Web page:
"Our people at the scene knew of the device and were trying to deal with it," Johnson said. "Unfortunately, it went off in a very short period of time."
The bomb, filled with nails and screws, tore apart 15 feet of fence and sent shards of wood and metal hurtling as far as 100 yards through the air.
Jim Hickman, who was in the audience, hit the ground. Most people around him were stunned. But 30 years in the Army had taught Hickman what to do. "I waited a few minutes to see if there would be something else, a second blast."
Cautiously, he looked up. People were running. Then Hickman saw others on the ground who were not getting up.
Fifteen feet away lay a man with a gash in his head.
Others had been hit by shrapnel.
One woman was killed.
Authorities said she was Alice S. Hawthorne, 44, a receptionist for a cable TV company in Albany, Ga. Her daughter, Fallon, 14, had been standing next to her. Shrapnel struck the girl in an arm and a leg, and she was hospitalized.
Melih Uzunyol, 40, a cameraman for the Turkish broadcasting system, ran over to film the devastation. He fell to the ground. Turkish officials said he had died of a heart attack.
Injuries and Fear
Six state troopers and one GBI officer were injured, said Syd Miles, commissioner of the Georgia Department of Public Safety.
Most of the other injured suffered minor wounds or shock, officials said. Eleven people were hospitalized in all, most in stable condition. One employee of the Atlanta Committee for the Olympic Games was listed in critical condition.
At least two people underwent surgery to remove shrapnel.
Police cleared the park and set up roadblocks to restrict movement in a wide area of downtown. Federal investigators, teamed with dogs able to smell explosives, hunted for other bombs. They found none.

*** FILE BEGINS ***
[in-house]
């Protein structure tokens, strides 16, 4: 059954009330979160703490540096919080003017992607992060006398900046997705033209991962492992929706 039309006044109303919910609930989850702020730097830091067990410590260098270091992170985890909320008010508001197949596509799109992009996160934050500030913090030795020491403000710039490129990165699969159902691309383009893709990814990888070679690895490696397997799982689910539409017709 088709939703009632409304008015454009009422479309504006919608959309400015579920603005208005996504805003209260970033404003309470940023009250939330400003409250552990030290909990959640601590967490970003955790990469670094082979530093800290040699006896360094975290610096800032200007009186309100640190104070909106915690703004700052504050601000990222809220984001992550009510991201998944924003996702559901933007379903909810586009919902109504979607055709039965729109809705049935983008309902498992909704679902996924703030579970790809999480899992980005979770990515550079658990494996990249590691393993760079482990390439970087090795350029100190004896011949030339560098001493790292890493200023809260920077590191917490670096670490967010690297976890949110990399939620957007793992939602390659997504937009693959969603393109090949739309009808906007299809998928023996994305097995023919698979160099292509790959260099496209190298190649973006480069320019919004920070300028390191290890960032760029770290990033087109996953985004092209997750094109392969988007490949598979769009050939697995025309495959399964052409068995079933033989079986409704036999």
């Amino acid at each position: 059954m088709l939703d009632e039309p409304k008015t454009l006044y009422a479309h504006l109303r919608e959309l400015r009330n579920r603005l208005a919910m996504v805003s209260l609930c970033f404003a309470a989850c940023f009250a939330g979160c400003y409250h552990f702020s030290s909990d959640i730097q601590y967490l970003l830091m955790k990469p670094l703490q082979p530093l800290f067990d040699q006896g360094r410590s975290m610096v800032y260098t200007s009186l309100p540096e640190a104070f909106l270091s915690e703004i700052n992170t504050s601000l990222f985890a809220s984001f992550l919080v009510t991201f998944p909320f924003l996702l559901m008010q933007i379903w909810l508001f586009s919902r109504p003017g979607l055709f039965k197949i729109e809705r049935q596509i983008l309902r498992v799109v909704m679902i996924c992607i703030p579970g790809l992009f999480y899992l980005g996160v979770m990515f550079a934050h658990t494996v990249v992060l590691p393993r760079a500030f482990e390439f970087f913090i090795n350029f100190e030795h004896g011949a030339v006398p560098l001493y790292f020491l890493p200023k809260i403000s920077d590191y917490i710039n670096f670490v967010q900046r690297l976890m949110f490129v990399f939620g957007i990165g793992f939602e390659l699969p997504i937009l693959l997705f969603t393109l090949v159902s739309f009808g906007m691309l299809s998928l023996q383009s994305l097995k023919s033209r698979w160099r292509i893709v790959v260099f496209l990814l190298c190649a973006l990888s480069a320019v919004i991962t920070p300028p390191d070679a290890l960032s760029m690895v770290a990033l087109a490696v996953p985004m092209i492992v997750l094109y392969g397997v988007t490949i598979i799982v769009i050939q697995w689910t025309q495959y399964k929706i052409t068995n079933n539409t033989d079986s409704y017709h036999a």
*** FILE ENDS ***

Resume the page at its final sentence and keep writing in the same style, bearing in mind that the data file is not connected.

In the gray before dawn, the park had an eerie look. A Ferris wheel near the park stood stock-still, and the area was deserted except for investigators.
A.D. Frazier, chief operating officer of the Atlanta committee, had been working late and was asleep in his office at Olympic headquarters when the bomb went off. It woke him immediately.
From his office, which overlooks the park, he telephoned Billy Payne, chief executive officer of the committee, and then officials of the International Olympic Committee. Top-level ACOG management assembled at the headquarters in less than an hour.
By 4 a.m., they had agreed that the Games would go on.
National Guard troops, 300 strong, already assigned to Atlanta for the Olympics, pulled out their weapons and took up places at several venues.
Authorities closed the main press center shortly after the bombing. Reporters tried to enter it anyway to write and broadcast their stories. Riot police used pepper spray to force them back. As many as 300 reporters massed outside, against a police barricade, until 5 a.m.
It was then that the Olympic officials called a news conference. The reporters were allowed inside to cover it.
"The International Olympic Committee expresses the deepest sympathy to all the people, all the families and all the friends," Carrard, the IOC director, said. Then he said that the Games would continue.
A moment of silence would be observed at all venues, Carrard said, and all Olympic flags would fly at half-staff.
In response to criticism about security, Frazier said the park was designed to be a public place.
"The idea of the park was that it would be a place for everyone, for celebration and entertainment and, indeed, for fun," he said. "It was conceived as a public place and a happy place. The fountain, for example, was designed for people to frolic in."
There had been some early discussion about assigning heavy security to the park, including metal detectors. Frazier characterized these talks as "preliminary discussions" and said the idea of metal detectors and security fences was set aside in favor of an atmosphere of openness.
From his headquarters office, Frazier said, he often saw thousands of people in the park and in a street that surrounds the park. The bomber could have had as much access to crowds in the street, Frazier said, or as much access, for that matter, to crowds at a train station.
"We will be in consultation with law enforcement authorities," Frazier said, "to decide what procedures to put in place [in the park], if any, to modify what procedures we have there now."
Some Olympic spectators said they were concerned about security even before the bombing. Francisco Melgor of Los Angeles said he and a friend had attended a basketball game Friday at the Georgia Dome.
"They weren't checking people," Melgor said. "There wasn't much security. They didn't even check my backpack."
Melgor said he told a guard that all he had in the pack were dirty clothes.
"The guy said, 'Oh, forget it.' "
Melgor said he had a ticket to track and field events today but that he had no intention of using it.